Snippets issue spotlights latest grandparent and other imposter scams: Internet Scambusters #781
Just when you thought you knew everything there is to know about the well-known grandparent scam, crooks have come up with a clever new variation.
We'll give you the lowdown in this week's Snippets issue, along with details of a trick targeting fast food restaurant employees and people hoping to gain compensation for smoking-related sickness.
And if you're a new mom, or know one, watch out for a fake $500 gift voucher scheme that we outline in our Alert of the Week.
Now, here we go...
Cunning Scammers Use Voiceprint in Latest Grandparent Trick
Does that distressed phone caller sound exactly like your relative or someone else you know?
You know all about the so-called grandparent scam, in which a crook targets folks, usually older seniors, pretending to be their grandson and asking for money.
But, this time, the caller really does sound like your grandson or other relative. So, you're tempted to cast aside your skepticism and wire the urgently needed money (usually supposedly to post bail or pay for treatment).
But all may not be as it seems.
The grandparent scam is one of the biggest and most enduring con tricks. In fact, it targets much more than older people.
Crooks invent all sorts of reasons to convince their victims that they're a relative in trouble -- for example, pretending they're stranded in another part of the country or overseas after being robbed.
But most people are wise to this trick. Except that now the scammers have found a way of mimicking the voice of the person who's supposed to be in distress.
First, they obtain a recording of the person's voice -- often easily available in online audio postings -- and then use modern technology to read the voiceprint from the recording.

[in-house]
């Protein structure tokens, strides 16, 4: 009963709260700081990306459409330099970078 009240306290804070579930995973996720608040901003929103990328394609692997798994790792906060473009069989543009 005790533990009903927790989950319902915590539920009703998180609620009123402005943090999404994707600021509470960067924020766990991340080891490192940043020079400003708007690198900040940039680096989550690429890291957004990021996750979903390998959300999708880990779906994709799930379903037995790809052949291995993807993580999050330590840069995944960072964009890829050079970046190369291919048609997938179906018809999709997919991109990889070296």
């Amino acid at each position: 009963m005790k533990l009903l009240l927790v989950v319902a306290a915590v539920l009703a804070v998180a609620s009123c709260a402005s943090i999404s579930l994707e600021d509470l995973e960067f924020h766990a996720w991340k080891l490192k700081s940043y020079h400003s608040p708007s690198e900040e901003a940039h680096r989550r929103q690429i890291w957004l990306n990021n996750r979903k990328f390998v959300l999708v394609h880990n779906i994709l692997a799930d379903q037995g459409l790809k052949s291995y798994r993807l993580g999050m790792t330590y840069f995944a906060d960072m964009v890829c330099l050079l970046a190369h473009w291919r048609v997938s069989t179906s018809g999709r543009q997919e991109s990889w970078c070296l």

Then they make their call, feeding their own voice through a computer so it comes out "the other end" sounding like the distressed person.
Often, these scammers have done lots of other research so they know quite a bit about the person they're faking. They can answer questions to put their victims even further off the scent of a scam.
In a recently reported incident in southeast Texas, crooks used voiceprints and background information to demand $15,000 to pay attorney fees for a woman's "grandson" after police supposedly found drugs stashed in his car.
The scammer also told her that she couldn't discuss the issue with anyone else because of a secrecy ruling imposed by a judge.
The caller knew enough about the "grandson's" background to be able to talk convincingly about his job.
The victim was in the process of arranging the cash transfer when another relative found out and intervened. They checked and discovered the grandson was at school as normal.
It was a close call.
The lesson here is to be wise to the level of tech skills crooks now use to convince victims and to never send money to a person supposedly in distress without checking on their real whereabouts with other family members.
Fast Food Joints Targeted